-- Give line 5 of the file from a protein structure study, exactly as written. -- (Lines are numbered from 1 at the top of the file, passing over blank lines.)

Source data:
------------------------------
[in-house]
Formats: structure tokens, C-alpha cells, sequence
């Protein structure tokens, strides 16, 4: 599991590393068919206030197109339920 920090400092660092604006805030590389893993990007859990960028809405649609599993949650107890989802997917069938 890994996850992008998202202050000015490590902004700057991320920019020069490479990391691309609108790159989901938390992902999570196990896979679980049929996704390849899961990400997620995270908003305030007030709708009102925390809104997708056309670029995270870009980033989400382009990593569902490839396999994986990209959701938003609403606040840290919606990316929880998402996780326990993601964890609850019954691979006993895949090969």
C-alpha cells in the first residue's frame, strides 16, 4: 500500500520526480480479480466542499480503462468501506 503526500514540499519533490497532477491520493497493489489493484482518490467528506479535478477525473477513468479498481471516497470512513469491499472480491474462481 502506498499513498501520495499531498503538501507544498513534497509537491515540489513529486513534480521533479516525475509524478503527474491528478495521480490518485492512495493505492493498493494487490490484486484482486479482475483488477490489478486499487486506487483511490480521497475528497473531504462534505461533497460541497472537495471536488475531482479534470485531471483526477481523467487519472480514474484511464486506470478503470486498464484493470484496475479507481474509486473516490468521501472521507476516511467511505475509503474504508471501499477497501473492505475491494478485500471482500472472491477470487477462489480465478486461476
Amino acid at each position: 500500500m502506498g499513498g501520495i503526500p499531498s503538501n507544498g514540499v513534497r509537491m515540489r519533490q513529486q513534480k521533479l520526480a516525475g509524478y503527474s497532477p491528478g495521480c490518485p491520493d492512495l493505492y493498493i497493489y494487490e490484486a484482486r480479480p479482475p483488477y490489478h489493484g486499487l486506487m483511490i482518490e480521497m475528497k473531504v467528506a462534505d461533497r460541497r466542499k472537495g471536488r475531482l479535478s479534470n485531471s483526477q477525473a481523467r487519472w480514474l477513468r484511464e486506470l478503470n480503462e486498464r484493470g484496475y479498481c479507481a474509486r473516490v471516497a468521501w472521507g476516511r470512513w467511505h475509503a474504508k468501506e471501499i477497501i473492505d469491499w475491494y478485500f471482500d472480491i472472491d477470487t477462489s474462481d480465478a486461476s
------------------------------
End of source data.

Amino acid at each position: 500500500m502506498g499513498g501520495i503526500p499531498s503538501n507544498g514540499v513534497r509537491m515540489r519533490q513529486q513534480k521533479l520526480a516525475g509524478y503527474s497532477p491528478g495521480c490518485p491520493d492512495l493505492y493498493i497493489y494487490e490484486a484482486r480479480p479482475p483488477y490489478h489493484g486499487l486506487m483511490i482518490e480521497m475528497k473531504v467528506a462534505d461533497r460541497r466542499k472537495g471536488r475531482l479535478s479534470n485531471s483526477q477525473a481523467r487519472w480514474l477513468r484511464e486506470l478503470n480503462e486498464r484493470g484496475y479498481c479507481a474509486r473516490v471516497a468521501w472521507g476516511r470512513w467511505h475509503a474504508k468501506e471501499i477497501i473492505d469491499w475491494y478485500f471482500d472480491i472472491d477470487t477462489s474462481d480465478a486461476s